Ed Driscoll

Back to Blood

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In “The Retreat to Identity,” Ross Douthat, the New York Times’ token conservative concludes:

Do you identify more with a black teenager or with a cop? With protesters menaced by playing-soldier cops or with business owners menaced by the protest’s violent fringe? With various government spokesmen or with, say, Al Sharpton?

Again, this is not unusual; this is how political division and racial division often interact.

And there’s still nothing inevitable about this interaction. Rand Paul, the Republican who’s pushed hardest to change the old paradigm on race and crime, is still talking about criminal justice reform in the wake of Ferguson. The path to a less identity-driven kind of politics is still open.

But it’s clearer today how easy, how human, it will be to leave that path untaken.

Or to put it another way:

A phrase pops into his head from out of nowhere. “Everybody… all of them… it’s back to blood! Religion is dying… but everybody still has to believe in something. It would be intolerable— you couldn’t stand it— to finally have to say to yourself, ‘Why keep pretending? I’m nothing but a random atom inside a supercollider known as the universe.’ But believing in by definition means blindly, irrationally, doesn’t it. So, my people, that leaves only our blood, the bloodlines that course through our very bodies, to unite us. ‘La Raza!’ as the Puerto Ricans cry out. ‘The Race!’ cries the whole world. All people, all people everywhere, have but one last thing on their minds— Back to blood!” All people, everywhere, you have no choice but— Back to blood!

Shortly after Tom Wolfe’s 2013 novel debuted, John O’Sullivan of National Review had one of the best takes on its chief theme, (hidden behind the NRO subscriber paywall, but possibly readable in its Google cache) describing it as a battlefront report on the warring “Tribes of Post-America:”

Wolfe’s vision of the America emerging from the chaos of modernity is eerily similar to the Rome of Antiquity before Constantine. Where that antiquity was pre-Christian, this New Antiquity is post-Christian. Its original brand of Protestant Christianity no longer influences the politics, institutions, and laws of the nation it once shaped. The WASP elites, for whom Protestantism was long a mark of respectability and soundness, no longer even pretend to believe. It is a genuine religious faith for only a tiny number of people. Its secular expressions, “American exceptionalism” and “the American Creed,” are in only slightly better shape. The former provoked President Obama into an embarrassed meandering as he sought to reconcile his cosmopolitan disdain for it with its popularity among the rubes; the latter has been redefined into its opposite, an umbrella term covering a multitude of tribes and their different customs, namely multiculturalism.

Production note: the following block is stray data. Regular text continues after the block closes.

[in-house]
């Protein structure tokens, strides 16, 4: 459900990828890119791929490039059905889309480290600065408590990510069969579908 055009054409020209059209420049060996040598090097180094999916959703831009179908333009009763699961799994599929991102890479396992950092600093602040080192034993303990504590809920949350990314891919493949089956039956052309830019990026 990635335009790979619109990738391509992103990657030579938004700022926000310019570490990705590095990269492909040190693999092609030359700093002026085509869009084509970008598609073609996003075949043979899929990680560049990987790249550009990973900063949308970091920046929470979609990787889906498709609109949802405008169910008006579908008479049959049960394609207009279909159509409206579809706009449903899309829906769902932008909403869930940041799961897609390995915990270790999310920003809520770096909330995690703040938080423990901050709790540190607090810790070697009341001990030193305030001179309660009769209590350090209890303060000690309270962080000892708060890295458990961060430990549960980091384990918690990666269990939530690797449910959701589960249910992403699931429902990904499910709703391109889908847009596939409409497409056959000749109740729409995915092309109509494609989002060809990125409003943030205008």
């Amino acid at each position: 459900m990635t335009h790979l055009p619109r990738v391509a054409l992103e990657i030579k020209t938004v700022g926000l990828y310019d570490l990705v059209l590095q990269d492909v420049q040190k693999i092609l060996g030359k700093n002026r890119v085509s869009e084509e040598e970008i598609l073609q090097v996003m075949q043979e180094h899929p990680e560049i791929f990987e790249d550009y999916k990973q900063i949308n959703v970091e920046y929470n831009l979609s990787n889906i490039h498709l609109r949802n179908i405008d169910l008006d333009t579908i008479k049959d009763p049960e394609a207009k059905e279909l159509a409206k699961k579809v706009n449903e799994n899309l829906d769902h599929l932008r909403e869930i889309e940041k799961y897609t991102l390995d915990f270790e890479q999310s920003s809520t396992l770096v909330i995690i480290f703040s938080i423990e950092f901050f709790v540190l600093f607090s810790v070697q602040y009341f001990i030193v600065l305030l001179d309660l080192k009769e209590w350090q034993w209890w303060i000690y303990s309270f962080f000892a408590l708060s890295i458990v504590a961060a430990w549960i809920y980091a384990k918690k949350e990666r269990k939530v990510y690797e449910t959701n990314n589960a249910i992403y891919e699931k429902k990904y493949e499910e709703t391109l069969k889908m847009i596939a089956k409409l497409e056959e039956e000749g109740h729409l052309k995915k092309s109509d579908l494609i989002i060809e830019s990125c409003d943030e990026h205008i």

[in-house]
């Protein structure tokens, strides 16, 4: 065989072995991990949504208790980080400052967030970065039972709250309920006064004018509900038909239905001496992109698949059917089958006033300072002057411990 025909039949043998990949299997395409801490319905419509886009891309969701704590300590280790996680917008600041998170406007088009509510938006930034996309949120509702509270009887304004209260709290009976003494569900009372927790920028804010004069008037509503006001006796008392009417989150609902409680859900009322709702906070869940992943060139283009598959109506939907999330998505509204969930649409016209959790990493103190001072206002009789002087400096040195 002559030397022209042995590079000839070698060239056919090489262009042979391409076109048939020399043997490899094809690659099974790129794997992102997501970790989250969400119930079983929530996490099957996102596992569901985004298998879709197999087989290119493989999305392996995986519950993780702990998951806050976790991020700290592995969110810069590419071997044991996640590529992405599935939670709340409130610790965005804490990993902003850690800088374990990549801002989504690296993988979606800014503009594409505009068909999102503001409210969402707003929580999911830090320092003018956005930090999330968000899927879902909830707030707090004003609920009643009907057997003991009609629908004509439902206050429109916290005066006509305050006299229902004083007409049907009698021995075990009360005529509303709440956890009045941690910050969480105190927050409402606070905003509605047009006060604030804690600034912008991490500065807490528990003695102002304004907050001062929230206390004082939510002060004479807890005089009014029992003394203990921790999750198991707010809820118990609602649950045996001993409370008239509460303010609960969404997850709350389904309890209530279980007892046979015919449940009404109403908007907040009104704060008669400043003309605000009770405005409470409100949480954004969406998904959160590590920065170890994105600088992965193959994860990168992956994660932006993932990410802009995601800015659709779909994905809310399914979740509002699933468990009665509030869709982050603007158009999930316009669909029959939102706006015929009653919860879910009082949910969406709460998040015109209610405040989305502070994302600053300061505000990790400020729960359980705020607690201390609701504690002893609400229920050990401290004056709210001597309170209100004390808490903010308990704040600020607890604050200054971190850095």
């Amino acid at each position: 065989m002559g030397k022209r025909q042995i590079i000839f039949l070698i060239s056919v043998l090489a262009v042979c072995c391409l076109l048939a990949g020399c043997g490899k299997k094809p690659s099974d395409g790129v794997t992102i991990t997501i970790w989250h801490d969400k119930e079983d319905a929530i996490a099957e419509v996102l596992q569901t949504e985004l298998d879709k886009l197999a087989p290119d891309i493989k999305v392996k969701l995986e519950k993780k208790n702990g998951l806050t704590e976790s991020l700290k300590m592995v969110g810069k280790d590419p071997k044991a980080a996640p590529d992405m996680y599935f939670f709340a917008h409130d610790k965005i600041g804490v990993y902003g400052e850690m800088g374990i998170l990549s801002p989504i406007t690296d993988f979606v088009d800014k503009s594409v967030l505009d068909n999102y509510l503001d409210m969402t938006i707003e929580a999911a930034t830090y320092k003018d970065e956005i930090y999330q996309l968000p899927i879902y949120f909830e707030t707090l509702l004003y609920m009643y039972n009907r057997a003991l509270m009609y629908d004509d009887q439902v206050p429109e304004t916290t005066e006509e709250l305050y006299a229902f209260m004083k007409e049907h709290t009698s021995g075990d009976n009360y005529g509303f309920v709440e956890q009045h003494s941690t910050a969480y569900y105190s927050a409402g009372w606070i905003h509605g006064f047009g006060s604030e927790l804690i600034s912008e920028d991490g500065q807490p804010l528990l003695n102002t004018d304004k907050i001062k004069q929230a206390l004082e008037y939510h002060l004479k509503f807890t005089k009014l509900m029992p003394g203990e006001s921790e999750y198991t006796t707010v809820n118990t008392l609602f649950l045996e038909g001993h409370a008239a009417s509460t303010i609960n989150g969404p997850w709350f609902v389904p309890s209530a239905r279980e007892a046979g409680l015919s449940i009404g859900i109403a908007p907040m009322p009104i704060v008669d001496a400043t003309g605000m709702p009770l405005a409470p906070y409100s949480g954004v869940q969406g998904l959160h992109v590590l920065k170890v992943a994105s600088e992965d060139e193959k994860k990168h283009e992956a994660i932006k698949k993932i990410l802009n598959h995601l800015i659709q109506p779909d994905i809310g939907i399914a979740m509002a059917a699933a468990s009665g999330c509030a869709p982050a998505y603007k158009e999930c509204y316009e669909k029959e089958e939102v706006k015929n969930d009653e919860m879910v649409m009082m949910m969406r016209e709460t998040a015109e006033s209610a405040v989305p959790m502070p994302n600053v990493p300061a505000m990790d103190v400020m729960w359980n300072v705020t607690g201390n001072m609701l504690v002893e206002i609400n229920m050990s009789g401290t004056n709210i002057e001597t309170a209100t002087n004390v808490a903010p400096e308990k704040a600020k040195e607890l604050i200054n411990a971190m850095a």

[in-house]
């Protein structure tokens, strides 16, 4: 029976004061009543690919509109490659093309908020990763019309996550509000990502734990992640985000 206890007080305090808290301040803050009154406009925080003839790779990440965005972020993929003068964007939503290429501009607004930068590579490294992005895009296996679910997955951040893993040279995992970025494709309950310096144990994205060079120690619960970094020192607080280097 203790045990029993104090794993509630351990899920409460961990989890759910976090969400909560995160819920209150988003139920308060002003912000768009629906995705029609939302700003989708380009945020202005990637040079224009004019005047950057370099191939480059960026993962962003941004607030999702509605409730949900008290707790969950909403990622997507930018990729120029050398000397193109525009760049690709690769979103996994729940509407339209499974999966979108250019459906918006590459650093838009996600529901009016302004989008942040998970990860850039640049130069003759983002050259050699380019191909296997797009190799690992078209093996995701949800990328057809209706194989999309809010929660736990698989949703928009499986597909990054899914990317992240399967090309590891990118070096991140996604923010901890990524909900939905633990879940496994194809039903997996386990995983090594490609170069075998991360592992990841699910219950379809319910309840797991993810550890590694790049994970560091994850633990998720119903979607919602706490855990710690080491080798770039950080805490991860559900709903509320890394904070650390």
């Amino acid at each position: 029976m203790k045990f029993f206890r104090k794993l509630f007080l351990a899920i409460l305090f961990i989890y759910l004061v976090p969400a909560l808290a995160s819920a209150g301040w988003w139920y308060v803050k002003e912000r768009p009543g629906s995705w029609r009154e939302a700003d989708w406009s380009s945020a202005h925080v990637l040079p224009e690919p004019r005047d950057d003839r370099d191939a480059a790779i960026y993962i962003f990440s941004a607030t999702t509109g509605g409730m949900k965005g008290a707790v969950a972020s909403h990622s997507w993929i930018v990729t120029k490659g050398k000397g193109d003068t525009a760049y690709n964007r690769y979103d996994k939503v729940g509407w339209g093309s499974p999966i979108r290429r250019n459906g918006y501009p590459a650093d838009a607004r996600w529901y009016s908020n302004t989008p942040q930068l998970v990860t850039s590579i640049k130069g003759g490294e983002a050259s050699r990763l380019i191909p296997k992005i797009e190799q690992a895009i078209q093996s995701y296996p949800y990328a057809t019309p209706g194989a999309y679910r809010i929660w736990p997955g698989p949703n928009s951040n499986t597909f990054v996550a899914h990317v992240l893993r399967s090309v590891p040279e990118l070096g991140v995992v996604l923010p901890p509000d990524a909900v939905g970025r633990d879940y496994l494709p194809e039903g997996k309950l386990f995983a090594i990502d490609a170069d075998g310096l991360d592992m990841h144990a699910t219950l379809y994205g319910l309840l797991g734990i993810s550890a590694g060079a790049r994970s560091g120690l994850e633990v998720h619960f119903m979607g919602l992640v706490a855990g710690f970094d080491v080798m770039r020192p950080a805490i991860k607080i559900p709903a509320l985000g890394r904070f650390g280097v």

This transformation from the Great Republic to the New Antiquity has happened in large measure in order to accommodate the growing number of immigrant groups forcing their way into the metropolis. It is a colder and crueler world: Inside the cultural ghettos, the new tribes of post-America retain much of their old affections and loyalties; outside them, they treat others with wariness and distrust. And they are slow to develop a common attachment to their new “home.”

Hey, it’s not like any of their mansions or office buildings were damaged as the elite MSM egged on the vandals in Ferguson. Or as someone asked on Twitter today in response to the rioters in Ferguson emerging as the lead candidates for Time’s Man of the Year issue:

But didn’t Time already essentially give this same gang their Man of the Year award at the end of 2011?

Related: “The key to Obama’s struggle with white working class voters is not ‘white,’ but ‘working,'” Glenn Reynolds writes in his latest USA Today column.

And from Twitchy, a “Story to watch: Teens beat motorist to death with hammers in St. Louis.”

Update: Was Ferguson a failure for the MSM? That Depends On Your Definition of ‘Failure’